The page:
Let me take you back to a time when Britain had just overcome the supreme challenge of World War II.
It was when a newly-elected Labour party was looking to change the way things were done in the post-war era.
In 1948 government revolutionised healthcare with the introduction of the NHS.
And in the same year, it nationalised the country’s gas supplies.
A local business
Surprisingly for people not familiar with the history of gas production and delivery in the UK, there were over 1,000 municipal and private gas producers at work at that time.
Gas was made from coal in what was very much a local business.
After the Gas Act of 1948, all of these were merged into 12 Gas Boards, forming British Gas. The nationalised industry remained ‘local’ in the sense that there was no interconnection with continental Europe – Britain was on its own in terms of gas resources.
Natural gas discovered
Jump forward two decades to 1966 when there was a very different mood in the country. Natural gas was discovered on the UK Continental Shelf and (another recently victorious Labour) government decided to move the country away from ‘town gas’ to use of this new resource.
To say this was a major shift in terms of supply and distribution techniques is an understatement. Between 1967 and 1977 the entire country was switched to natural gas – requiring about 40 million appliances to be converted by British Gas.
This potted history of gas shows that one of our most important long-term energy sources has been through major upheavals in the past, and it’s likely to happen again in our lifetimes because supply and demand are changing, along with a far greater focus on environmental issues.
To say this was a major shift in terms of supply and distribution techniques is an understatement
The UK is committed to cutting its carbon emissions to 80% of 1990 levels by 2050 (via the Climate Change Act). So far so good, as we have hit the first three interim targets.
However, we are now faced with advancing from 2023 to 2032 with ever-greater cuts in carbon, and the low-hanging fruit has already been picked. Time to move on to those harder-to-reach plums.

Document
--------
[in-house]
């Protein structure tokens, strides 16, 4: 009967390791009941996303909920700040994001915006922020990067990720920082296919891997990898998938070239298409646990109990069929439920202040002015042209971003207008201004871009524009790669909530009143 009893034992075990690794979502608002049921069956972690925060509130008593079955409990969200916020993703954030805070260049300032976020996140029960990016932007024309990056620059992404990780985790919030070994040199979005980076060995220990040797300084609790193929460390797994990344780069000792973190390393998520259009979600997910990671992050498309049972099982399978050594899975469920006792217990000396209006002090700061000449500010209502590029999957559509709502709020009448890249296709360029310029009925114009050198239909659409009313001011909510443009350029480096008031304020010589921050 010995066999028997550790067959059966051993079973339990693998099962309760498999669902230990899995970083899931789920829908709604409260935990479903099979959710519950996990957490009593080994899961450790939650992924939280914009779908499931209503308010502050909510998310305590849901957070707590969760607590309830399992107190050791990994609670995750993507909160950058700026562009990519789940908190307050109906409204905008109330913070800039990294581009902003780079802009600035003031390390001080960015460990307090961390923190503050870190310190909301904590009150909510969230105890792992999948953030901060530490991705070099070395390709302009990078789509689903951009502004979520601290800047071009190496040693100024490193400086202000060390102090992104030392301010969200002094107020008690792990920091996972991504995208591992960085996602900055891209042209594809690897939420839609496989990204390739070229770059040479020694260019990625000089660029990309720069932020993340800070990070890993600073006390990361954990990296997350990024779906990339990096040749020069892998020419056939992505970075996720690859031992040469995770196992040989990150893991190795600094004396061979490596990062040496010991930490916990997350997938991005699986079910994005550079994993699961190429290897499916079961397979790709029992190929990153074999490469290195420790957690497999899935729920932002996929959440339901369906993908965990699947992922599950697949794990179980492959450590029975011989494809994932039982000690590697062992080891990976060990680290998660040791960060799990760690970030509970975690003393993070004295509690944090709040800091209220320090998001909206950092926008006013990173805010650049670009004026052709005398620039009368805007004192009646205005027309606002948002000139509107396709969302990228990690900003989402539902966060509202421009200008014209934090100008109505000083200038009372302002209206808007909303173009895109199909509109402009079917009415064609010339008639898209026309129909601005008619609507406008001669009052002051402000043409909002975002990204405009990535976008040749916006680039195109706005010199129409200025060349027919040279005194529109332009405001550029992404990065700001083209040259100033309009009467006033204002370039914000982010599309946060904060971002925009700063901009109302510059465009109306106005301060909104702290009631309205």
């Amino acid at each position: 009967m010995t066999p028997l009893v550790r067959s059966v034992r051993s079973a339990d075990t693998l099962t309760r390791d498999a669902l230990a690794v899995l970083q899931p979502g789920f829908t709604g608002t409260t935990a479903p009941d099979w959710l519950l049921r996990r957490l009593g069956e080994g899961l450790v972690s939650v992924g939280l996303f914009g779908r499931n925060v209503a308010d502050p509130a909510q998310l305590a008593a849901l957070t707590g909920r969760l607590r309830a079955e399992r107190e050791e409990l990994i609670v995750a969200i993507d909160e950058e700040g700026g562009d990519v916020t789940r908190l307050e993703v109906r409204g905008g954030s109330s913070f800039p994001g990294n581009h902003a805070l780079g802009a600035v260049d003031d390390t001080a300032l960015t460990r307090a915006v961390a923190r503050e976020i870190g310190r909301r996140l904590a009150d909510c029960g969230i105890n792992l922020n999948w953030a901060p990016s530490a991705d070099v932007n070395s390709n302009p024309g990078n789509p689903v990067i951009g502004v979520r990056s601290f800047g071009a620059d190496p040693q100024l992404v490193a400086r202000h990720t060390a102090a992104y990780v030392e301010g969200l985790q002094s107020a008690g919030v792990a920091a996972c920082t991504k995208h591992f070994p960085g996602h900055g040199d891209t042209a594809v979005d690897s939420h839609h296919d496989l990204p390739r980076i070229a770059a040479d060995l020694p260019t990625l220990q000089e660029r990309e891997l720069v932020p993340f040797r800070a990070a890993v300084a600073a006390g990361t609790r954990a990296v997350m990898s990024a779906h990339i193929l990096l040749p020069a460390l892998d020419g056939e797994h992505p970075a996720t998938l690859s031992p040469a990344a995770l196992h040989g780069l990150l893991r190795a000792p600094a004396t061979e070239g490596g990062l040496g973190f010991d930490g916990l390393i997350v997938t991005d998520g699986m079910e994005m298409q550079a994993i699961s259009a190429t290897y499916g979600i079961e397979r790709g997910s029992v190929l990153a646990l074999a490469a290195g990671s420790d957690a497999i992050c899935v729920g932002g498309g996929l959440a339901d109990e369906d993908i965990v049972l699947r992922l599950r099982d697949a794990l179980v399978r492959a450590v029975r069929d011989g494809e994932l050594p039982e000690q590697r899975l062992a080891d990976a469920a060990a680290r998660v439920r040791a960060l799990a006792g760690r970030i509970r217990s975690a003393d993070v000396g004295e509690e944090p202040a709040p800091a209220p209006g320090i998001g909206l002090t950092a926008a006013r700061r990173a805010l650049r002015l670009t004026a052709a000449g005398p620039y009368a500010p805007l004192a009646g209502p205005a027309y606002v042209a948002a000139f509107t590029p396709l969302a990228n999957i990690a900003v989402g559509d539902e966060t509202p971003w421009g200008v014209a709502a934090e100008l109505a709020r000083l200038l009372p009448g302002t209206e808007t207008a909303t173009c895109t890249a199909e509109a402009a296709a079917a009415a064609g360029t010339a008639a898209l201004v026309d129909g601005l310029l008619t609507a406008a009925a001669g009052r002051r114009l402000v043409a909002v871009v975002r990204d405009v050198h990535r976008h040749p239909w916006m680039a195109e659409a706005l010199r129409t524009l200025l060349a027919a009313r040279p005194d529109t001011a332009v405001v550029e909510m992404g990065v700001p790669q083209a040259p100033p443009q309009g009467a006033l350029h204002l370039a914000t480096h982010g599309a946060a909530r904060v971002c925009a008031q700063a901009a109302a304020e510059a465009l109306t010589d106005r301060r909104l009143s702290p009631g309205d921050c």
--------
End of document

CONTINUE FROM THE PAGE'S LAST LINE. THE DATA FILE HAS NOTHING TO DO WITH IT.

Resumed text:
According to the government’s Clean Growth Strategy launched in October 2017, heating in buildings and industry creates around 32% of total UK emissions, so it is a natural target for improvement. However, the Strategy also recognises that heat is the most difficult decarbonisation challenge facing the country, naming it as one of the ‘Grand Challenges’.
Karen Wood, senior policy advisor to the Department for Business, Energy and Industrial Strategy (BEIS), speaking at the recent ICOM Spring Conference, said: “Decarbonising our heat is not easy or straightforward. We need to do a lot of work.”
Wood commented that: “We are heavily reliant on the gas network. We are looking at how we might move to a low carbon future. There is no single answer, there will have to be a mix.”
In the long-term, the government is considering a number of technologies with potential for decarbon
Electrification (heat pumps)
Hybrid approach (two different heating technologies and energy sources working together)
Decarbonising the gas grid (using hydrogen or biogas)
Right now, government is analysing how it can offer a clear post-RHI framework for domestic and non-domestic buildings through to the 2030s.
“One of the key aims is to reduce the barriers to low carbon heating and cooling and sustain a visible supply chain for low carbon heating beyond the RHI,” said Wood.
One of the major hurdles to decarbonisation is that at the moment, almost 70% of the UK’s heat for industry, commercial buildings and homes comes from natural gas.
As the Strategy states: “Meeting our target of reducing emissions by at least 80% by 2050 implies decarbonising nearly all heat in buildings and most industrial processes.”
Government is well aware that there is no single solution to replace natural gas as the source of our heat and it is considering a range of options. Table 1 below (taken from the Clean Growth Strategy) gives an indication of the sort of analysis being undertaken to look at the likely outcomes of each possible option.
Emissions removal is a term that refers to the process by which carbon is removed from the atmosphere by plants (biomass) as they grow and when the biomass is used to generate electricity, emissions are captured and stored instead of returning to the atmosphere.
As in 1948, government faced an enormous challenge and we find ourselves in the same position 70 years later.
However, the opportunity now is not only to reduce carbon emissions, but to create a more efficient heat delivery system that provides an affordable outcome for all its customers, businesses and consumers alike.